Sure I could.

- - -
AE Reiff runs a balaklava bakery in Marfa turning fiction into pastry.


Etymology of Zoe Farm
By Matthew Beach

They talk of radical renewal, but radical, you say, is from the Latin radix, which, like radish, has to do with getting to the root of things, so I dig my fingers deeper into the soil. Knuckles the color of beets, as cracked as carrots.

They say I need to be righteous, but I’m no measuring stick. You tell me the root of righteousness is the Old English riht, meaning upright or straight, as in, to fit a particular form, so I prune my auxiliaries and measure not the right of my angles, but the color and light of my fruit.

They say sex is the prime mover, but sex, as you remind me, is from the Latin secare, meaning to move apart, as in, from whole to halves, so I lie next to you, elbows in the dirt, like a pea pod split down the seam, closer to the roots than to myself.

They say I’m only as good as the company I keep, so we wait in the dark for the flea beetles to descend and bite our knees like cabbage and for the morning wind to scatter our hands like seeds over the earth.

When we’ve finished, the dirt under our fingernails will tell us we’ve been here before. The zucchini prickles in our palms will say we’ve only begun.

- - -
Matthew Beach is a high-school English teacher, writer, and visual artist from Canton, Ohio. His poems and stories appear in The Prose-Poem Project, Metazen, Weave, Heavy Feather Review, and elsewhere.


By: Kaila Allison

- -
It’s the hottest night of the year.
Men wipe sweat from lips with hankies. Women fan themselves with brochures. We are young and in New York. A buddy of Miles’ from Philly is performing with his group, a free-form jazz quartet, in an Aikido dojo at 307 East 92nd. We walk up a narrow staircase and Miles cracks the door slowly – not sure we’ve got the right address. But it is, Sensei greets us and tells us please if we didn’t mind taking our shoes off, this is a dojo after all. A slight Asian man holding a beer comes over, tells us his name’s Ken. We all shake hands. Miles says he’s a buddy of Elliot’s from Philly. Not from Philly but he goes to school there, studies jazz guitar. He says, this is my friend Kaila, she’s a writer. Ken smiles. He has nice teeth and he laughs in the right places. He says there’s sake and beer if you like. I’m a little nervous about being barefoot, what if I picked up a fungus or something. Then I decide to forget about it. Miles and I take a tour of the little studio, we look out a window and see a picnic table decorated in weed memorabilia. That’s psychedelic, Miles says. We sit on a rocky wooden bench and Miles sees this guy behind us with a camera, Pete. Are you a jazz photographer, he asks? Just a bass player with a camera, says Pete. We all laugh. This guy Pete knows his stuff. He has a 1958 Nikon around his neck. Still works, but you gotta wind the film by hand. Miles says, This is my friend Kaila, she’s a great writer. I tell him I go to NYU. Great school, he says, I went to Columbia then Fordam by Lincoln Center. I say I know it. We talk about how brevity is the greatest challenge of writing. Pete says Mark Twain thinks writing is like slitting your wrists and bleeding onto the page. I say I’m more into poetry because it’s brief. Our culture is filled with people in a rush to get on to other things.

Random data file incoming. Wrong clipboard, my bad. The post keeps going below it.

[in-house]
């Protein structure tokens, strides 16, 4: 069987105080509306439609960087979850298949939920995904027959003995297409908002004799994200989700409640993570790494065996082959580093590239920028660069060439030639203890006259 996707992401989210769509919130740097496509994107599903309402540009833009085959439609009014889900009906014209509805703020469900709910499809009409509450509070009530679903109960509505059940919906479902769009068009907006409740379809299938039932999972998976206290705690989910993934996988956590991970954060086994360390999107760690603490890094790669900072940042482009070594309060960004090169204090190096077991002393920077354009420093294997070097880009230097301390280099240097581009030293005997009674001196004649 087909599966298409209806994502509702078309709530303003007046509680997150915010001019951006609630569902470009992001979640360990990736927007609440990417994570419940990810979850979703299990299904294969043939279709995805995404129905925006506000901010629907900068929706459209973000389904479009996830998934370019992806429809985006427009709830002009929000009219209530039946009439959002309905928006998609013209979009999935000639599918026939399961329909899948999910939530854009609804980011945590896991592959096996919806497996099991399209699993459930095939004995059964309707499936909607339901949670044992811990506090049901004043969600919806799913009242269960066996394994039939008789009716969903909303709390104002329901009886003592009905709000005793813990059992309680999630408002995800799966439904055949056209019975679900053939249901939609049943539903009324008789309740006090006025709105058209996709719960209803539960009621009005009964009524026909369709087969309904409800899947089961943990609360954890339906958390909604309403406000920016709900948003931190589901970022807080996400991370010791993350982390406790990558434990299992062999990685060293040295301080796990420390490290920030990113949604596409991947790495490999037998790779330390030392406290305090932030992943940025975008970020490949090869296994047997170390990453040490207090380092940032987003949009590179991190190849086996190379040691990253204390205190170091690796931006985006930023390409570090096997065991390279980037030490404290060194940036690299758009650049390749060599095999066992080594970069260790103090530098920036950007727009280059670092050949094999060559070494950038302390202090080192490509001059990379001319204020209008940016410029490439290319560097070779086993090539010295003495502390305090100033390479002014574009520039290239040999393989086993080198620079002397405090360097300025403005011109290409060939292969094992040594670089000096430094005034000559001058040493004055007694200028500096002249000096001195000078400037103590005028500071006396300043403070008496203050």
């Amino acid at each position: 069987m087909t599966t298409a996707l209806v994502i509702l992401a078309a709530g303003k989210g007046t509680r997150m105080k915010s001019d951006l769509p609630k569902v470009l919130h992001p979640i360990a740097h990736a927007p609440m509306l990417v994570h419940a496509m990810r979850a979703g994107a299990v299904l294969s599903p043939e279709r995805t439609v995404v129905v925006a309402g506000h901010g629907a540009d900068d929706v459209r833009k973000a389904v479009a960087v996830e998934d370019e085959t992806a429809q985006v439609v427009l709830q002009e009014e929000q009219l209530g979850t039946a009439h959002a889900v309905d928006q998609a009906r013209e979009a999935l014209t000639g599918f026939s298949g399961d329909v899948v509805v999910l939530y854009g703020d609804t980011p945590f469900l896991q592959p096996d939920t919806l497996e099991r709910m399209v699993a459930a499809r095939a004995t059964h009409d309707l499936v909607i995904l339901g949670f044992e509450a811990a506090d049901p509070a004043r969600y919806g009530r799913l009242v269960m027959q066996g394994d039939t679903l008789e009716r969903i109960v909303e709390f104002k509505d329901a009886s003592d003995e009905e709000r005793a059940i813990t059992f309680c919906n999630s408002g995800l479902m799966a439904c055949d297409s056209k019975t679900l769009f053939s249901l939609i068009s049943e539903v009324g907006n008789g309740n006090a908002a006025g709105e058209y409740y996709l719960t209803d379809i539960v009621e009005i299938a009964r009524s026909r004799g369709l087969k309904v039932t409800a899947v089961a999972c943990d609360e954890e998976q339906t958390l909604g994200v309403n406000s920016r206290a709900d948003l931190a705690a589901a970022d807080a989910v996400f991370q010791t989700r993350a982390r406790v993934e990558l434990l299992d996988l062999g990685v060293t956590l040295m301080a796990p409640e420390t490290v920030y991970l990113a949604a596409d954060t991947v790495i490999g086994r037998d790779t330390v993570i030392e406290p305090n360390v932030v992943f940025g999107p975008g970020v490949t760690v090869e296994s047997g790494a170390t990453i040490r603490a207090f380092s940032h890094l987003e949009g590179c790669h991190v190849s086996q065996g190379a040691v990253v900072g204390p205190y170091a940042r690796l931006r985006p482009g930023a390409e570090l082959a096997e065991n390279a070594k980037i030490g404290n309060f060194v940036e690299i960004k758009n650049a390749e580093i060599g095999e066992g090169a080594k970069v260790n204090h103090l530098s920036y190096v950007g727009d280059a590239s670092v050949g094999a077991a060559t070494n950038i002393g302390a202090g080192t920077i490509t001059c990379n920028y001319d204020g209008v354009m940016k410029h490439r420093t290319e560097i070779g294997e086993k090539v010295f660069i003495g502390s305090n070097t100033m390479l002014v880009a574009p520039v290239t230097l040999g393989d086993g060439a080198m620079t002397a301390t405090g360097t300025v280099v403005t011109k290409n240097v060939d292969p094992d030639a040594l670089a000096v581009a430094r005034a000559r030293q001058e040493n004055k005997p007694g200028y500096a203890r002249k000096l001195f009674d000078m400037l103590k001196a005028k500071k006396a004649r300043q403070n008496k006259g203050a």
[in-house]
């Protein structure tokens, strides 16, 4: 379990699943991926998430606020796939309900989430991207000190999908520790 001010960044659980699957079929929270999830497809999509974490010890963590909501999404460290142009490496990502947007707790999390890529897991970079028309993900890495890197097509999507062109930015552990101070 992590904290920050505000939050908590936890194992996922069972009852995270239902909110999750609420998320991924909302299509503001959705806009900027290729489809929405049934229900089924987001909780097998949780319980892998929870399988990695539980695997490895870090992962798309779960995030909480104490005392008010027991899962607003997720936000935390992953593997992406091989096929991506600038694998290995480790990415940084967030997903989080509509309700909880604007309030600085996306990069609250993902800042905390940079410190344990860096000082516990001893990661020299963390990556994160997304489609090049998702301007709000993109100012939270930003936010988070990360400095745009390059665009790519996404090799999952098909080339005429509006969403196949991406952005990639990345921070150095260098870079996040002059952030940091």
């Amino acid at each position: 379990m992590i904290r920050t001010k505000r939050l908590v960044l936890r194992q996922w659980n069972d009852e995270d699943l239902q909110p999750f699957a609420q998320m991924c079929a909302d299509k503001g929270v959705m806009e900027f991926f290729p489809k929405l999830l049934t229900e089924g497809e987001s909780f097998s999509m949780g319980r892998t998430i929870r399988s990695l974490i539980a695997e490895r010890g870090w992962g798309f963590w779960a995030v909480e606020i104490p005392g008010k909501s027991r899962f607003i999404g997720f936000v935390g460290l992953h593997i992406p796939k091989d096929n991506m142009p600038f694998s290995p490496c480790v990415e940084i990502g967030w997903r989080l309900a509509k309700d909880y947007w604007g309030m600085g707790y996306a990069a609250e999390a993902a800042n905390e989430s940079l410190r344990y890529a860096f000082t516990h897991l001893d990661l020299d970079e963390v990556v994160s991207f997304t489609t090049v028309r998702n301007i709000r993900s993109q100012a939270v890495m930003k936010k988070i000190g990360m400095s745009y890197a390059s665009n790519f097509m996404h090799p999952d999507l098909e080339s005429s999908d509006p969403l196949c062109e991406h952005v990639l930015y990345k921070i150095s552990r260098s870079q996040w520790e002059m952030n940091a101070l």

Elliot comes waltzing into the room with a rusty old baritone sax and a flute. He’s a looker, Miles says, reminds him of a pirate. Certainly has the right beard. Also has this long Dred wrapped in red ties coming out the back of his black Euro-beanie. He’s dressed in a black tank and sweats and socks. All the musicians have their shoes off, in respect of the dojo. The keyboard guy has a mop of black curls and glasses, looks vaguely Middle Eastern. He faces away from the keyboard and presses his palms together over his heart and closes his eyes, like he’s some sort of monk. The bassist tunes his 5-string and does some licks to warm up. Ken tells us, here we are on this hot night but hopefully we cool it down with some of this jazz. If someone else had said it, it would’ve sounded corny. He sets himself up behind his playbox of percussive toys and the music starts. And boy is it like ecstasy. Like sex. Pure, dirty sex. The room is hot. Men wipe their faces and women fan themselves. They press their beers against their foreheads. Miles slaps his legs and stomps his feet like a loon. He rocks back and forth, shaking the bench. I feel the rhythmic vibrations go through my legs and my chest and my head. It is sex, this music, that’s what it is. Then Elliot fishes through some papers under his chair and reads his sex words and we sway and we yeah and we moan, we are certainly not human we are animals. I close my eyes and feel the heat on my skin, the damp moisture of the room. It smells like beer and rubber. People drink sake out of small mason jars. There are kids and they fall asleep on the floor. The keyboardist takes the tube out of his melodica and bangs it between the legs of the keyboard. The tempo increases, the musicians are at a presto, if they go much faster they might have heart attacks. We might have heart attacks. We are on speed. We are on ecstasy. We are on drugs that we didn’t even know existed. Elliot slaps the keys on his sax without air, he takes a swig from his water bottle, swishes, swallows, then blows into the bottle and makes cooing sounds, like doves.